2. The semiconductor structure of claim 1, wherein said substrate comprises an insulator layer and wherein at least one semiconductor fin is present on said insulator, and wherein each functional gate straddles a portion of said at least one semiconductor fin and said dielectric spacer straddles another portion of said at least one semiconductor fin.
3. The semiconductor structure of claim 1, wherein said dielectric spacer comprises a low k dielectric material.
4. The semiconductor structure of claim 2, further comprising epitaxial semiconductor material portions located on still other portions of said at least one semiconductor fin and on each side of the functional gate structure, wherein said epitaxial semiconductor material portions are doped with an n-type dopant.
5. The semiconductor structure of claim 2, further comprising epitaxial semiconductor material portions located on still other portions of said at least one semiconductor fin and on each side of the functional gate structure, wherein said epitaxial semiconductor material portions are doped with a p-type dopant
6. The semiconductor structure of claim 2, further comprising a planarization dielectric layer surrounding each functional gate structure and said at least one semiconductor fin, wherein said planarization dielectric layer has a topmost surface that is coplanar with a topmost surface of each functional gate structure.
7. The semiconductor structure of claim 1, wherein a bottommost surface of said second dielectric material directly contacts a topmost surface of said substrate, and wherein a sidewall surface of said second dielectric material directly contacts a sidewall surface each functional gate structure.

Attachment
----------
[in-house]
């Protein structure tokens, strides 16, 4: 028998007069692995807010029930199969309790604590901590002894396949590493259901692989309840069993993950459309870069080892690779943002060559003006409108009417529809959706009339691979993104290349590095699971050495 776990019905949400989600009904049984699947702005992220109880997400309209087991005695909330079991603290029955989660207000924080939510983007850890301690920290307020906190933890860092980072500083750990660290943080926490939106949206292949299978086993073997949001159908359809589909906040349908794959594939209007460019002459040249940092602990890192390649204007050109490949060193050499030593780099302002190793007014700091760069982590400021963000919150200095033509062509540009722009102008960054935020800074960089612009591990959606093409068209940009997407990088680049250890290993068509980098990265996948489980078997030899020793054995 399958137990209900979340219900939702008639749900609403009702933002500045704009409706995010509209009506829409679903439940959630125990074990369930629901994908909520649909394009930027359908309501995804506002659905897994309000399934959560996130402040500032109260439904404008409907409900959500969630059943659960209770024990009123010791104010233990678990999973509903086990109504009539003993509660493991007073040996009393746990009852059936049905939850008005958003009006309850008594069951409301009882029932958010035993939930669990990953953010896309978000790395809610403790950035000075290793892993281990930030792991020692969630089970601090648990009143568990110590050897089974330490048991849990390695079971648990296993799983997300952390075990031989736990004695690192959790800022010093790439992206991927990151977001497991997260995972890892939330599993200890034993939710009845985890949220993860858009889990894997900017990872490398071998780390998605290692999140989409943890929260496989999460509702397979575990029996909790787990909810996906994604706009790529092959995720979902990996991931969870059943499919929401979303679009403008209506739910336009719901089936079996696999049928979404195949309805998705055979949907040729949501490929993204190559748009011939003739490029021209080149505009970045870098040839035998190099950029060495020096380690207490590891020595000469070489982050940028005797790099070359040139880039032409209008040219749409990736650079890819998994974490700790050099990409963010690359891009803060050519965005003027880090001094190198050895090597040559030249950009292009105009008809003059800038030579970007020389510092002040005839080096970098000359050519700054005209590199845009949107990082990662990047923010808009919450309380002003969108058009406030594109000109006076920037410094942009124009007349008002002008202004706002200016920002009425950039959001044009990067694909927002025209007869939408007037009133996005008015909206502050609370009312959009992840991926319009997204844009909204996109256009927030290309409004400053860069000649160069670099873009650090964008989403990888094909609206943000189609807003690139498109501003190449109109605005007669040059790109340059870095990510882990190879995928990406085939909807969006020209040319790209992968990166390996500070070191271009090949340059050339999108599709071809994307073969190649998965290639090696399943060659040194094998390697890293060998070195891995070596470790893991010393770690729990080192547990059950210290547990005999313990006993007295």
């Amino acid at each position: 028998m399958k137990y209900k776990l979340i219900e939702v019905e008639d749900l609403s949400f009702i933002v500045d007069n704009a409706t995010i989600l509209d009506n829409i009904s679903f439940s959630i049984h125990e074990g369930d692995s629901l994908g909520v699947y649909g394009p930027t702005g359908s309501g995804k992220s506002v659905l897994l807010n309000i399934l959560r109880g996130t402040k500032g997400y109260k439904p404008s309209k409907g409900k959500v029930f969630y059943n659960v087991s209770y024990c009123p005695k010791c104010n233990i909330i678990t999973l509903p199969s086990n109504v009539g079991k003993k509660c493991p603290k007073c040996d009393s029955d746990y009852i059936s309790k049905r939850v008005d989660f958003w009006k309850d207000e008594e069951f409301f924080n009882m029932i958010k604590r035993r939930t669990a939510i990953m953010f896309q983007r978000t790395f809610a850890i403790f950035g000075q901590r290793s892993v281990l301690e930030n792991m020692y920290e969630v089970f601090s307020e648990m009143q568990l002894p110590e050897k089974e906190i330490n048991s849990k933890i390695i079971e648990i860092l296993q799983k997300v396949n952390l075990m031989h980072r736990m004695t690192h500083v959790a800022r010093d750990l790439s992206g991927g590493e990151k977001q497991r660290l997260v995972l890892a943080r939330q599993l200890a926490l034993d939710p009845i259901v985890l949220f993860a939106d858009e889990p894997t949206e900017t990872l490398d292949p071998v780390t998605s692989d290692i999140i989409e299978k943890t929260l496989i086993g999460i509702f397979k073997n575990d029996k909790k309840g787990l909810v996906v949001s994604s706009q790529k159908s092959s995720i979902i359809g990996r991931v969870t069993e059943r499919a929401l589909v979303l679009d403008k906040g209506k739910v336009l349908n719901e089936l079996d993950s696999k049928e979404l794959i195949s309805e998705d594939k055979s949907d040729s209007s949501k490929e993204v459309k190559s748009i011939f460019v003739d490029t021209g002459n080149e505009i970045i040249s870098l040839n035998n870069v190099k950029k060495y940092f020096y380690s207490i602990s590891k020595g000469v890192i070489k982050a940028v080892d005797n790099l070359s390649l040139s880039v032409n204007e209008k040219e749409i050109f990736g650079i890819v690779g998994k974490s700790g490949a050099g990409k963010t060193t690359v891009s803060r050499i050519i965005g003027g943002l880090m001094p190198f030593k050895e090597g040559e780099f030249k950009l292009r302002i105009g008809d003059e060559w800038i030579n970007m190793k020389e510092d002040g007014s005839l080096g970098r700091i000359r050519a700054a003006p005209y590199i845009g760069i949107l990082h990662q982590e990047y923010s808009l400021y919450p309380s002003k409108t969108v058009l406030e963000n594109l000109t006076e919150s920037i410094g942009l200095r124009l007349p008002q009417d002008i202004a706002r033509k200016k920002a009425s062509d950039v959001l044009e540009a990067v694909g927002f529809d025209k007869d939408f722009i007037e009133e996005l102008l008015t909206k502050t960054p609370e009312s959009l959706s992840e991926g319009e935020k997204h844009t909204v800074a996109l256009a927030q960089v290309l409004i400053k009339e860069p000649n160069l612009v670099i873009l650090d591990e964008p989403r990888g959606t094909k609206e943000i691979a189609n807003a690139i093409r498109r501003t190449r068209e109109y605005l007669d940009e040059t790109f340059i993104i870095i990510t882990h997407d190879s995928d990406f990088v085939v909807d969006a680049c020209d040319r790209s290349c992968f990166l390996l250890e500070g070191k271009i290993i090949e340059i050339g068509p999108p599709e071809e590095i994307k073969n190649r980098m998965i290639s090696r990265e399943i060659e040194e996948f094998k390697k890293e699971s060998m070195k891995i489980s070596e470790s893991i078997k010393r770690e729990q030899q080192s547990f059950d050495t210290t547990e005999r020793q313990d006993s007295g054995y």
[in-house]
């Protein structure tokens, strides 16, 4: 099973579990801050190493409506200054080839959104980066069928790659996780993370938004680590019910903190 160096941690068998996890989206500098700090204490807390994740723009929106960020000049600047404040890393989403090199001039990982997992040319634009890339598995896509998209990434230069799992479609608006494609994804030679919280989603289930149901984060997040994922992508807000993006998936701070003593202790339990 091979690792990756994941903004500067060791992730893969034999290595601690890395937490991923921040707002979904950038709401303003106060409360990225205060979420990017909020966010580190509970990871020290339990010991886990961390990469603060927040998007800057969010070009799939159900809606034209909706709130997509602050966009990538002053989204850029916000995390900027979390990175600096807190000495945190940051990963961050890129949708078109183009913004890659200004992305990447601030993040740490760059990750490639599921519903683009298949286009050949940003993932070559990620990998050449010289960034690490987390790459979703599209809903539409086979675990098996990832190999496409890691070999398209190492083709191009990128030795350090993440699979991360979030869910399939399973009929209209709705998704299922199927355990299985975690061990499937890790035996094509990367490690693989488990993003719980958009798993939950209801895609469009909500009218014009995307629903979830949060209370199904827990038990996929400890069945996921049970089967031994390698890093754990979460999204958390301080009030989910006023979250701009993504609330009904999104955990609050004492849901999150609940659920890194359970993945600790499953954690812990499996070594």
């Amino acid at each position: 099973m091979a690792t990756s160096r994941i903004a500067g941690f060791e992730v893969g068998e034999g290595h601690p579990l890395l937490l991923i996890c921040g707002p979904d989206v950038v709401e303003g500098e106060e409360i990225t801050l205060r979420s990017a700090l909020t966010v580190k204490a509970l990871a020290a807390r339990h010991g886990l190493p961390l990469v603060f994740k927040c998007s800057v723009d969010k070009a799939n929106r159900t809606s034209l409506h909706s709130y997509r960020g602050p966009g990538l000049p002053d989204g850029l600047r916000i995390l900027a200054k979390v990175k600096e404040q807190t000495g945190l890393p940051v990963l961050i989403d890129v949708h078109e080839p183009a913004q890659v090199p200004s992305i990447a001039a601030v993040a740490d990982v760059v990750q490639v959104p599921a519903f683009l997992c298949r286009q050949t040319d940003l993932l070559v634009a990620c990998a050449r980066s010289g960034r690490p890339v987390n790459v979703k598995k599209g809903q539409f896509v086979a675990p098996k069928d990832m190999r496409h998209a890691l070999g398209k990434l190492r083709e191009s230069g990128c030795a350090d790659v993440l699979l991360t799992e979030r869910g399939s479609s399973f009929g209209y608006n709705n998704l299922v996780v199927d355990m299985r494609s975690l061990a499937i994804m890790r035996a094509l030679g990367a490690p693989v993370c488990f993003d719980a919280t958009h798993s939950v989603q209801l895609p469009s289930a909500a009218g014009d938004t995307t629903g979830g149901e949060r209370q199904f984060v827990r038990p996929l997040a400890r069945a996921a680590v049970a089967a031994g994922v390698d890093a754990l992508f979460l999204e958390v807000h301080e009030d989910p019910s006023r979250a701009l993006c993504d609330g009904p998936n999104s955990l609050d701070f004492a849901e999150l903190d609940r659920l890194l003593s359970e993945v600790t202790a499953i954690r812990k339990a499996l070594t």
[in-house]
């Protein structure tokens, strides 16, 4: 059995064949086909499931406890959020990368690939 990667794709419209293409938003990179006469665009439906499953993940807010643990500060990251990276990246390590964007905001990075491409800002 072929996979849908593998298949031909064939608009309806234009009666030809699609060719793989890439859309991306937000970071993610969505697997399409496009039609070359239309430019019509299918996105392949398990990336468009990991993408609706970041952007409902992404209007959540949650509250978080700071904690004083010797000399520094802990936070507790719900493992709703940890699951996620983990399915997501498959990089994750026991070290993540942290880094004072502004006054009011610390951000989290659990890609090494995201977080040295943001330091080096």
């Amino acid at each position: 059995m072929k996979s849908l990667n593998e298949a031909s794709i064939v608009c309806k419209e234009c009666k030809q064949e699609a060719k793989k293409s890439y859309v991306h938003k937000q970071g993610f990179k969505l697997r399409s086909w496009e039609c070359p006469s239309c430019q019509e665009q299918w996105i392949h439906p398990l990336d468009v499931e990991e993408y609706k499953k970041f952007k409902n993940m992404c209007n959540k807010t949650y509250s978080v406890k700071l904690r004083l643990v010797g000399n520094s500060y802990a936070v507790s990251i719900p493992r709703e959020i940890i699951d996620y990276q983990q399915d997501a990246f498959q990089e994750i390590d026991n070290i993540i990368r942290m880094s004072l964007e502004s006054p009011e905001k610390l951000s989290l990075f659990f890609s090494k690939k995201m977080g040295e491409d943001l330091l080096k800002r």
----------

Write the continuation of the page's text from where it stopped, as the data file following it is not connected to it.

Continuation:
8. The semiconductor structure of claim 1, wherein a bottommost surface of said dielectric spacer directly contacts a topmost surface of said substrate.
9. The semiconductor structure of claim 1, wherein said dielectric spacer completely separates said planarization dielectric layer from each functional gate structure.
10. The semiconductor structure of claim 1, wherein each of said functional gate structures has a height from 50 nm to 200 nm, and a width from 5 nm to 30 nm.
11. The semiconductor structure of claim 2, wherein said at least one semiconductor fin comprises a single crystalline semiconductor material.
12. The semiconductor structure of claim 11, wherein said single crystalline semiconductor material comprises undoped silicon.
13. The semiconductor structure of claim 1, wherein each of said plurality of functional gate structures comprises, from bottom to top, a gate dielectric material and a gate conductor material.
14. The semiconductor structure of claim 13, further comprising a gate gap material located on said gate conductor material.
15. The semiconductor structure of claim 3, wherein said second dielectric material comprises a high k dielectric material.
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US9842739B2 (en) 2017-12-12